Our group of actors didn’t know quite what to expect when we took our show, ‘Harold Pinter in Cuba’, to Havana for the 14th International Havana Theatre Festival. In the event, it was a bigger success than we dared hope. Two packed out shows in the modern auditorium of the beautiful Museo del Bellas Artes, standing ovations and a half page in Granma were testament to the international reputation of Harold Pinter.
Although Harold was known by many Cubans as an outspoken critic of the US embargo and as the recipient of the Nobel Prize for Literature, few in our appreciative audiences really knew Harold’s written work. Our evening of excerpts from his plays, poems and prose gave them an entertaining insight into the breadth and depth of Harold’s writing, his wisdom, his humour, his romanticism and his lethal dissection of corrupt power. From the moving poem to his widow, Lady Antonia Fraser, It is Here, to the brutal realism of ‘Mountain Language’, Pinter’s words revealed themselves as a universal language whose meaning was easily grasped by audiences not wholly fluent in English.
Aside from the two evening performances we also showed the absorbing TV documentary ‘Working with Pinter’, directed by Harry Burton, an intimate portrayal of Harold made only three years before his death. There was also an afternoon’s acting workshop with a couple of dozen theatre students whose infectious enthusiasm was a treat for all of us taking part.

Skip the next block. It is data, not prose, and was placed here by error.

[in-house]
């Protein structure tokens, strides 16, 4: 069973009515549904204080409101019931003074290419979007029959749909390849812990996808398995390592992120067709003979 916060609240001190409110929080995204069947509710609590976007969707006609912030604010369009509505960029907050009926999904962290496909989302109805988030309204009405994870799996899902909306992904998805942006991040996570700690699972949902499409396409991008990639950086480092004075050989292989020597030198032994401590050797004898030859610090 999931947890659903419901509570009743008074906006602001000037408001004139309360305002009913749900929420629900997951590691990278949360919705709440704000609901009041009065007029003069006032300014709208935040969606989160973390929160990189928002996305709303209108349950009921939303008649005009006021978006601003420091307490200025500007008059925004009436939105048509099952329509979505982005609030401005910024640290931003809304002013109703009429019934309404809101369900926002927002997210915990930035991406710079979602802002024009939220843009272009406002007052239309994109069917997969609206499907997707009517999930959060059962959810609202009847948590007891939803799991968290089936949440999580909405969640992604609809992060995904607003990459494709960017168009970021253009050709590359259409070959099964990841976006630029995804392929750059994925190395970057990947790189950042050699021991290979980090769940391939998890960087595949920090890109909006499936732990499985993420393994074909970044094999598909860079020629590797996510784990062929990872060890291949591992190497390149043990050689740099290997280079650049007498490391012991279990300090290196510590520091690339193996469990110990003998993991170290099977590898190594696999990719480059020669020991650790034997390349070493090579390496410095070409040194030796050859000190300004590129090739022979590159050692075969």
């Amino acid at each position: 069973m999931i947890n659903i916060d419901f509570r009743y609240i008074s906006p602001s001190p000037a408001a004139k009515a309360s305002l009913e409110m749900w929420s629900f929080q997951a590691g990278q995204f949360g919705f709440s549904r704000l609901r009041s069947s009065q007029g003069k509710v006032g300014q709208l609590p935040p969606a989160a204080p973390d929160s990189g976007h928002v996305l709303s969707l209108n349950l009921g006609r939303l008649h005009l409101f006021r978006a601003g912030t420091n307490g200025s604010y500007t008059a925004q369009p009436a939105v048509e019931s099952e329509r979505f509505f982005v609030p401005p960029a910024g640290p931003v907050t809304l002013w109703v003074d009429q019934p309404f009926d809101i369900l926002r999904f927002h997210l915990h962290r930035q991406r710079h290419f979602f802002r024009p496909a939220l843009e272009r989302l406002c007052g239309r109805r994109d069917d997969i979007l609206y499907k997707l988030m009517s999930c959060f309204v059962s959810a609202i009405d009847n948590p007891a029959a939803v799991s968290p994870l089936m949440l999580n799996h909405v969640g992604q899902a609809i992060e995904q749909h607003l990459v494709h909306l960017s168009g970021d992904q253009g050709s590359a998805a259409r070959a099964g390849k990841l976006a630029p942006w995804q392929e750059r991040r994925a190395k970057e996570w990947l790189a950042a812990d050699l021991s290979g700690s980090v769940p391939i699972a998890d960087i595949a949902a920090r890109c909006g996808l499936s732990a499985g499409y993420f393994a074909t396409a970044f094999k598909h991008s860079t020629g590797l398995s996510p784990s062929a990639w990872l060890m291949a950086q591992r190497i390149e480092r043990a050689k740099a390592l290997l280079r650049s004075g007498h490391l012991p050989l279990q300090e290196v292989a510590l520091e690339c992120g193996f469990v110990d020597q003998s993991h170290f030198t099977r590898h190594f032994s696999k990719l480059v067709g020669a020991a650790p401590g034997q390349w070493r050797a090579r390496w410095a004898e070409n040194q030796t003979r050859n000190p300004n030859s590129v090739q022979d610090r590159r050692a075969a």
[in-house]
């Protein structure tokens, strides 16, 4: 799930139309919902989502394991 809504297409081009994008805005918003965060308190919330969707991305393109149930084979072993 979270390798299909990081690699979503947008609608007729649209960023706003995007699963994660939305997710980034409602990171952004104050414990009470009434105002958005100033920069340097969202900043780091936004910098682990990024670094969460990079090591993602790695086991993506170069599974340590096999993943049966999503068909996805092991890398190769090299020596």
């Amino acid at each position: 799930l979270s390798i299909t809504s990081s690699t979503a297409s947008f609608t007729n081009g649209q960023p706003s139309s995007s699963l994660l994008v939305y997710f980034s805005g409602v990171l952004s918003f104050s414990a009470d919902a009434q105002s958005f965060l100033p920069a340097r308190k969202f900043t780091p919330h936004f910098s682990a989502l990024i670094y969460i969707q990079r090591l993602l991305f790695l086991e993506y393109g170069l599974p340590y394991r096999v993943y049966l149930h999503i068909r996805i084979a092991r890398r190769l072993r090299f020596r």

We met with several senior people in the cultural sphere, including Abel Prieto, the Minister of Culture, and Gisela Gonzales, President of the National Council of Performing Arts, to discuss the ways and means of furthering Pinter’s work in Cuba. Coincidentally our visit came only a few months after the signing of the new Britain-Cuba co-operation agreement so hopefully many more cultural visits similar to ours are to follow in the months and years ahead.
But for our group of actors, none of us is likely ever to forget the experience. Our full cast list was Adjoa Andoh, Andy de la Tour. David Michaels, Roger Lloyd Pack, Myra Sands, Rebecca Thorn and Susan Wooldridge.
Andy de la Tour